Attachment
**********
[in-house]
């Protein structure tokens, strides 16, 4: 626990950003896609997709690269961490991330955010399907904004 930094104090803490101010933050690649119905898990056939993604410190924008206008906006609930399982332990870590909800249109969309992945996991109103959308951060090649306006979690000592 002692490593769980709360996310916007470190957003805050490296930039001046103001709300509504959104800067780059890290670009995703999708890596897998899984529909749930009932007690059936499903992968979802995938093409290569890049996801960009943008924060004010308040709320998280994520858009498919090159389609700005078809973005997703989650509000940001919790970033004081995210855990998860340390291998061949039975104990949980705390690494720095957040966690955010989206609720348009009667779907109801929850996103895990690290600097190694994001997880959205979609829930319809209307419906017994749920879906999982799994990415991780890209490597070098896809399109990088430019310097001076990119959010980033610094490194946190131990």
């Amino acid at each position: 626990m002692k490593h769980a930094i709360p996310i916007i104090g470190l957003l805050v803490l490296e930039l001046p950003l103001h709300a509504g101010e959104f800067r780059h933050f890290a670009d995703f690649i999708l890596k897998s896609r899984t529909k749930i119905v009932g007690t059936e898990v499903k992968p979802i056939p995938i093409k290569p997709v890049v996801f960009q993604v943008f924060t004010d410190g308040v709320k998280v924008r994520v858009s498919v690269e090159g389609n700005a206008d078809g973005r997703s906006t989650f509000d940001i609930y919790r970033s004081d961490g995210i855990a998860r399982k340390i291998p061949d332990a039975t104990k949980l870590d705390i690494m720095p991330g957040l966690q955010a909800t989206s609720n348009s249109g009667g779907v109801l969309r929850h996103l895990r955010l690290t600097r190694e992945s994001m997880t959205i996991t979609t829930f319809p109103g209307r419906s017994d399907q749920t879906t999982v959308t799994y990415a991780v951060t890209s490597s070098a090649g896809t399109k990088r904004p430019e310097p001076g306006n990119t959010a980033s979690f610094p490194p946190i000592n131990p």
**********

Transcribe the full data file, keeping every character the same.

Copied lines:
[in-house]
């Protein structure tokens, strides 16, 4: 626990950003896609997709690269961490991330955010399907904004 930094104090803490101010933050690649119905898990056939993604410190924008206008906006609930399982332990870590909800249109969309992945996991109103959308951060090649306006979690000592 002692490593769980709360996310916007470190957003805050490296930039001046103001709300509504959104800067780059890290670009995703999708890596897998899984529909749930009932007690059936499903992968979802995938093409290569890049996801960009943008924060004010308040709320998280994520858009498919090159389609700005078809973005997703989650509000940001919790970033004081995210855990998860340390291998061949039975104990949980705390690494720095957040966690955010989206609720348009009667779907109801929850996103895990690290600097190694994001997880959205979609829930319809209307419906017994749920879906999982799994990415991780890209490597070098896809399109990088430019310097001076990119959010980033610094490194946190131990």
């Amino acid at each position: 626990m002692k490593h769980a930094i709360p996310i916007i104090g470190l957003l805050v803490l490296e930039l001046p950003l103001h709300a509504g101010e959104f800067r780059h933050f890290a670009d995703f690649i999708l890596k897998s896609r899984t529909k749930i119905v009932g007690t059936e898990v499903k992968p979802i056939p995938i093409k290569p997709v890049v996801f960009q993604v943008f924060t004010d410190g308040v709320k998280v924008r994520v858009s498919v690269e090159g389609n700005a206008d078809g973005r997703s906006t989650f509000d940001i609930y919790r970033s004081d961490g995210i855990a998860r399982k340390i291998p061949d332990a039975t104990k949980l870590d705390i690494m720095p991330g957040l966690q955010a909800t989206s609720n348009s249109g009667g779907v109801l969309r929850h996103l895990r955010l690290t600097r190694e992945s994001m997880t959205i996991t979609t829930f319809p109103g209307r419906s017994d399907q749920t879906t999982v959308t799994y990415a991780v951060t890209s490597s070098a090649g896809t399109k990088r904004p430019e310097p001076g306006n990119t959010a980033s979690f610094p490194p946190i000592n131990p």